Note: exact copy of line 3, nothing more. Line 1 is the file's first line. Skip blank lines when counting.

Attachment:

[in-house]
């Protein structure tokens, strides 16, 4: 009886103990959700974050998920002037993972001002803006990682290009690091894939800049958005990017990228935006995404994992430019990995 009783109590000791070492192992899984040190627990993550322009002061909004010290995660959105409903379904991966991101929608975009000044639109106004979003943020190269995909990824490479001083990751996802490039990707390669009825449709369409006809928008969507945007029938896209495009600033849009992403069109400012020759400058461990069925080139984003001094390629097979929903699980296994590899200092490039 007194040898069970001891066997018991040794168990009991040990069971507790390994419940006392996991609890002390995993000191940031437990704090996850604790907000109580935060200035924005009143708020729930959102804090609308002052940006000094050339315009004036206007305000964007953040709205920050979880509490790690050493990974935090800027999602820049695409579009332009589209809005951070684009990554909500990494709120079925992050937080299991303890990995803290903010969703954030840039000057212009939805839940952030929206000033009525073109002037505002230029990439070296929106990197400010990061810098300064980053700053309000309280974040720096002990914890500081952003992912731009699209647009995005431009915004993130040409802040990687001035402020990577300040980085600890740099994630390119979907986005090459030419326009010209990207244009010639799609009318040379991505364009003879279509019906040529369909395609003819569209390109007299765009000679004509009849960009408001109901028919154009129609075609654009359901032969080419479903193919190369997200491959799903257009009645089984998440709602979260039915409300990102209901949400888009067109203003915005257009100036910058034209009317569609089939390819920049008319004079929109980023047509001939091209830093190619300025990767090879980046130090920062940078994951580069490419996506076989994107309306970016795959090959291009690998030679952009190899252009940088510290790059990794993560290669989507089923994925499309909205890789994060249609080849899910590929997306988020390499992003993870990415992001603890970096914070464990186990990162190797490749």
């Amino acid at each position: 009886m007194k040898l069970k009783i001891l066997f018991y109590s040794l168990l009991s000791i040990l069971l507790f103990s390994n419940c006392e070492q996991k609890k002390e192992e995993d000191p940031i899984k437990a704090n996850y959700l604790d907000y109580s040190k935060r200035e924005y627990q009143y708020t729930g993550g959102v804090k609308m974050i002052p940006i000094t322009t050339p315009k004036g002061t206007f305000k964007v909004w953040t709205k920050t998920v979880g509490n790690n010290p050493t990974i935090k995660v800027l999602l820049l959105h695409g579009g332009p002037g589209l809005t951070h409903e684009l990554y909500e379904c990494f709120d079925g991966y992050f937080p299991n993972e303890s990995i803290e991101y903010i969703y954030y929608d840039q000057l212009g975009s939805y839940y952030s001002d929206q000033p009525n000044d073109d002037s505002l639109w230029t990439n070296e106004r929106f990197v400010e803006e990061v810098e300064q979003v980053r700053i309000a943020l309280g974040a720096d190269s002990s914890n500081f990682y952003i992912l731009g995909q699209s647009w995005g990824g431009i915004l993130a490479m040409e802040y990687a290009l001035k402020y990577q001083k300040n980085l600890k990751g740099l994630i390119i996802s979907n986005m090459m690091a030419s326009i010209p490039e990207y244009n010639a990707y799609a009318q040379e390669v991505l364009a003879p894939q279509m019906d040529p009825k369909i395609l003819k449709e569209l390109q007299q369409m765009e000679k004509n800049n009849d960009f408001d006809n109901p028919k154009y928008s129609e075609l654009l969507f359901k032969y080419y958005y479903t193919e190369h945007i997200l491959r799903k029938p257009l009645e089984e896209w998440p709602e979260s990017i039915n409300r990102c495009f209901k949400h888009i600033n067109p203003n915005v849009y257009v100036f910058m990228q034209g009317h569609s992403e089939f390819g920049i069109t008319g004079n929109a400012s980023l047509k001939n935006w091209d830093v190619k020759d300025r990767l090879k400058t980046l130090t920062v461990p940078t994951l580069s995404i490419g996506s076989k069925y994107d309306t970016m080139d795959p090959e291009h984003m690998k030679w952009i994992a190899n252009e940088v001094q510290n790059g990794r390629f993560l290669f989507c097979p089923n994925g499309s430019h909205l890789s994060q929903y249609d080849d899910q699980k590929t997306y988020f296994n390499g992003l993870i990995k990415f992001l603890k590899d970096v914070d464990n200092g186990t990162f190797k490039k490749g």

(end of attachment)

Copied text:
């Amino acid at each position: 009886m007194k040898l069970k009783i001891l066997f018991y109590s040794l168990l009991s000791i040990l069971l507790f103990s390994n419940c006392e070492q996991k609890k002390e192992e995993d000191p940031i899984k437990a704090n996850y959700l604790d907000y109580s040190k935060r200035e924005y627990q009143y708020t729930g993550g959102v804090k609308m974050i002052p940006i000094t322009t050339p315009k004036g002061t206007f305000k964007v909004w953040t709205k920050t998920v979880g509490n790690n010290p050493t990974i935090k995660v800027l999602l820049l959105h695409g579009g332009p002037g589209l809005t951070h409903e684009l990554y909500e379904c990494f709120d079925g991966y992050f937080p299991n993972e303890s990995i803290e991101y903010i969703y954030y929608d840039q000057l212009g975009s939805y839940y952030s001002d929206q000033p009525n000044d073109d002037s505002l639109w230029t990439n070296e106004r929106f990197v400010e803006e990061v810098e300064q979003v980053r700053i309000a943020l309280g974040a720096d190269s002990s914890n500081f990682y952003i992912l731009g995909q699209s647009w995005g990824g431009i915004l993130a490479m040409e802040y990687a290009l001035k402020y990577q001083k300040n980085l600890k990751g740099l994630i390119i996802s979907n986005m090459m690091a030419s326009i010209p490039e990207y244009n010639a990707y799609a009318q040379e390669v991505l364009a003879p894939q279509m019906d040529p009825k369909i395609l003819k449709e569209l390109q007299q369409m765009e000679k004509n800049n009849d960009f408001d006809n109901p028919k154009y928008s129609e075609l654009l969507f359901k032969y080419y958005y479903t193919e190369h945007i997200l491959r799903k029938p257009l009645e089984e896209w998440p709602e979260s990017i039915n409300r990102c495009f209901k949400h888009i600033n067109p203003n915005v849009y257009v100036f910058m990228q034209g009317h569609s992403e089939f390819g920049i069109t008319g004079n929109a400012s980023l047509k001939n935006w091209d830093v190619k020759d300025r990767l090879k400058t980046l130090t920062v461990p940078t994951l580069s995404i490419g996506s076989k069925y994107d309306t970016m080139d795959p090959e291009h984003m690998k030679w952009i994992a190899n252009e940088v001094q510290n790059g990794r390629f993560l290669f989507c097979p089923n994925g499309s430019h909205l890789s994060q929903y249609d080849d899910q699980k590929t997306y988020f296994n390499g992003l993870i990995k990415f992001l603890k590899d970096v914070d464990n200092g186990t990162f190797k490039k490749g």